Silicon based nano-photonics is becoming a prominent contender in the race for effective all-optical information processing - and is simultaneously becoming a fascinating arena for fundamental research. Integration of optical devices into microelectronic chips is now not only discussed by academic researchers, but is also included in the business plans of microelectronics giants such as Intel and IBM. One of the first practical applications of on-chip nanophotonics is likely to be compact optical processing of multifrequency data streams. Nano-sized silicon waveguides (photonic wires) and resonators offer a very attractive way of realizing photonic components on a chip. This is due to the large index contrast between silicon and air, so that light at a wavelength of 1550nm can be tightly confined for waveguide widths as small as 500 nm. Another widely-recorgnised advantage is the possibility of using well established and wide-spread complementary metal-oxide-semiconductor (CMOS) technology. The presence of a substantial ultrafast Kerr nonlinearity in Silicon nano-structures potentially allows devices to perform at the THz rates that will be required in near-future high-performance sub-systems. Nonlinearity and dispersion control are the key properties needed to develop all-optical processing devices such as modulators, switches, delay lines and amplifiers. They are also the key parameters to be controlled if we are to understand and explore the fundamental optical physics in these structures. The interplay between dispersion and nonlinearity leads to such effects as soliton formation and modulation instability, which will be essential for temporal control and spectral modification. One of the dreams of the optical soliton community has been a three dimensional photonic chip made of a nonlinear material where all the routing is done by means of the spatial solitons, which then serve as an instantly reconfigurable and flexible network of waveguides for transmission and processing of data by means of temporal solitons. The soliton effects in planar silicon chips proposed here are possibly as close as we can hope to get to this dream. The overall aims of the research programme are: to fabricate a range of silicon-on-insulator structures for observation of spatiotemporal solitons, frequency conversion, and spectral, temporal and spatial shaping of femtosecond pulses;bistability effects in cavity arrays; experimentally observe and model the above effects, develop their physical understanding; use the unique properties of silicon to observe new optical phenomena; ensure further scientific progress in the area of nonlinear nano-photonics.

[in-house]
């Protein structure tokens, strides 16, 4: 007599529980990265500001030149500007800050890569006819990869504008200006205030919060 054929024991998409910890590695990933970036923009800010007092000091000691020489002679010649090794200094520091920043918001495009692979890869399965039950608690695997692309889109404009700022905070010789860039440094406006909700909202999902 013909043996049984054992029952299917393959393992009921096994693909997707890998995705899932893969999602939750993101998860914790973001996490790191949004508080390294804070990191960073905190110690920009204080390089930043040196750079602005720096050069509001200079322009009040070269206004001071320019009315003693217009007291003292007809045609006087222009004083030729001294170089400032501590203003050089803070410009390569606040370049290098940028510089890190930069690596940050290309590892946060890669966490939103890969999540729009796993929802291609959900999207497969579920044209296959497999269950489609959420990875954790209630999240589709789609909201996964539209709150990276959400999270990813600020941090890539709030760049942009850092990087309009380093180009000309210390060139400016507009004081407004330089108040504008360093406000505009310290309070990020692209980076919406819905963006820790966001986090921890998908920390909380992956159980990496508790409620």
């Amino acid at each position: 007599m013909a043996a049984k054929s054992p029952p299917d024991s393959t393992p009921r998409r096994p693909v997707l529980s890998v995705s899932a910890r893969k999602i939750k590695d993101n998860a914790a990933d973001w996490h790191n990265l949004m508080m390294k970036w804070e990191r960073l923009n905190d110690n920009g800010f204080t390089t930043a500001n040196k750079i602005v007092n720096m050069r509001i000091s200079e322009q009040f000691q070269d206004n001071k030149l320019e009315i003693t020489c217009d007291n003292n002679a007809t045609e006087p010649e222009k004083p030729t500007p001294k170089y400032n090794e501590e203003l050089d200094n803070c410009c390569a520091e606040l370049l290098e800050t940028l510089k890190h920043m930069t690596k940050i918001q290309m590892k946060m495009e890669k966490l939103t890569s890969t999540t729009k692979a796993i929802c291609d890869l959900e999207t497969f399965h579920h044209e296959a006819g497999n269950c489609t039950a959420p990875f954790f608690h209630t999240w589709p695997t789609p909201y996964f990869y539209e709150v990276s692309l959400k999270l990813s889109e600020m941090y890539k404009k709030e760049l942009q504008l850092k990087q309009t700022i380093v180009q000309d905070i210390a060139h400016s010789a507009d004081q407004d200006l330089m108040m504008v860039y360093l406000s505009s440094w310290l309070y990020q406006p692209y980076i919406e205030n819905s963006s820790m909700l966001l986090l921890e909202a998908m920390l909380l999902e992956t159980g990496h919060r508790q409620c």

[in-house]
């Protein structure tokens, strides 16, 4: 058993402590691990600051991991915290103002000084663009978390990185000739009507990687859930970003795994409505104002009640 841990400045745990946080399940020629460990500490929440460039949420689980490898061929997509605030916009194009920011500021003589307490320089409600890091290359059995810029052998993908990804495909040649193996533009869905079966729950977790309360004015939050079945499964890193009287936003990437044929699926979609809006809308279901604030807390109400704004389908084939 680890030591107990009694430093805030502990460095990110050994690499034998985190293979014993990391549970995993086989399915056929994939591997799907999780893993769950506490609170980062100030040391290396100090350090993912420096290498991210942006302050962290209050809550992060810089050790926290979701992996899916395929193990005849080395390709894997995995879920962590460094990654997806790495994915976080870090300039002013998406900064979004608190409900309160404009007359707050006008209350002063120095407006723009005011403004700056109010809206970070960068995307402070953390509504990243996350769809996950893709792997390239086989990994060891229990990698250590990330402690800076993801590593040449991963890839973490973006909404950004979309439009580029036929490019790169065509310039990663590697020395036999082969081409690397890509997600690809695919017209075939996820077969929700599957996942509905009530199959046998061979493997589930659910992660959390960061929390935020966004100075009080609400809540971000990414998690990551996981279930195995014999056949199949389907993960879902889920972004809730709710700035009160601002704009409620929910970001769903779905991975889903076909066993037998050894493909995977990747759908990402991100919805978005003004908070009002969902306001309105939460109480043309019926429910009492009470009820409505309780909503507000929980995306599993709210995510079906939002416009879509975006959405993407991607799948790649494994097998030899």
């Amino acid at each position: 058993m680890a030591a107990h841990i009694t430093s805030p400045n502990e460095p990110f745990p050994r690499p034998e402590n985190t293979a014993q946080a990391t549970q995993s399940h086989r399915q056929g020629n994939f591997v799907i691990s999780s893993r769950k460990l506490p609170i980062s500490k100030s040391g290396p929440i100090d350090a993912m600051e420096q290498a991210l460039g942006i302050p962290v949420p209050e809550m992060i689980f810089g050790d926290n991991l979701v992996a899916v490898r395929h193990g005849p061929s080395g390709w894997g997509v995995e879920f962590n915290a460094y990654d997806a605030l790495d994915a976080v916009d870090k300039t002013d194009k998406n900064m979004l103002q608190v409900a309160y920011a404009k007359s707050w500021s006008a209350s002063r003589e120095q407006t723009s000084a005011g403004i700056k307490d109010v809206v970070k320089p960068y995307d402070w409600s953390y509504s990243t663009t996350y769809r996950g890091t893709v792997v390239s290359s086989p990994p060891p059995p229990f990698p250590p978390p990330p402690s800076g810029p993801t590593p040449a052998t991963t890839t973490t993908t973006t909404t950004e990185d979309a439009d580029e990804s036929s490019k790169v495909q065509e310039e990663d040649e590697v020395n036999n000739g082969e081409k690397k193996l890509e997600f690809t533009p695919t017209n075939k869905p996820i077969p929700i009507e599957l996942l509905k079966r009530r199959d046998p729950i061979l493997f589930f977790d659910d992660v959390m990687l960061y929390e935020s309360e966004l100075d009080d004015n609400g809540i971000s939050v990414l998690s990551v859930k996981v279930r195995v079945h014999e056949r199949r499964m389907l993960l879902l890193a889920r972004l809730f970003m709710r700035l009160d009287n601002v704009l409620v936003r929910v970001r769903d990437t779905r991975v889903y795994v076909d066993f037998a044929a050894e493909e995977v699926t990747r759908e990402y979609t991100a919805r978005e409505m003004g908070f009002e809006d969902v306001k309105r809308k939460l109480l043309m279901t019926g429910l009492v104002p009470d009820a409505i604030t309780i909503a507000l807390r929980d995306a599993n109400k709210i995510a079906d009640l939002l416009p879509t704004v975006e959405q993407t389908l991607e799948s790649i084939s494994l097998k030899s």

|Effective start/end date||1/09/09 → 28/02/13|